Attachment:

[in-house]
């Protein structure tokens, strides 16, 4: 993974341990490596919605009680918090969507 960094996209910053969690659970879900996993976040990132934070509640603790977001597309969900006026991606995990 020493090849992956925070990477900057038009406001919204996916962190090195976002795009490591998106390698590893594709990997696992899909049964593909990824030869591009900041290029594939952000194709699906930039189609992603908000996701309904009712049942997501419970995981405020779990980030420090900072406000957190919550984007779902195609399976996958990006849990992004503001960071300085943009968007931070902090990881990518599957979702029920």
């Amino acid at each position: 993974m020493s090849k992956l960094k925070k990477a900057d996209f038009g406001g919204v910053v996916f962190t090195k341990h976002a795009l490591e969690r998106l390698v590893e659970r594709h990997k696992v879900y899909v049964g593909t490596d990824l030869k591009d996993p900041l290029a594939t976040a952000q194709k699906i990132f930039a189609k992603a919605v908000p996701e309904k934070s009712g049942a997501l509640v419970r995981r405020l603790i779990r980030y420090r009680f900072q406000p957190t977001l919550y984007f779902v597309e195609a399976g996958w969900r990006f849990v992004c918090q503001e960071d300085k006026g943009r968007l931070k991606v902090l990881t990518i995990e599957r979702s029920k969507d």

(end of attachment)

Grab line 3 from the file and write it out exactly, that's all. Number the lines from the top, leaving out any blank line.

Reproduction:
């Amino acid at each position: 993974m020493s090849k992956l960094k925070k990477a900057d996209f038009g406001g919204v910053v996916f962190t090195k341990h976002a795009l490591e969690r998106l390698v590893e659970r594709h990997k696992v879900y899909v049964g593909t490596d990824l030869k591009d996993p900041l290029a594939t976040a952000q194709k699906i990132f930039a189609k992603a919605v908000p996701e309904k934070s009712g049942a997501l509640v419970r995981r405020l603790i779990r980030y420090r009680f900072q406000p957190t977001l919550y984007f779902v597309e195609a399976g996958w969900r990006f849990v992004c918090q503001e960071d300085k006026g943009r968007l931070k991606v902090l990881t990518i995990e599957r979702s029920k969507d």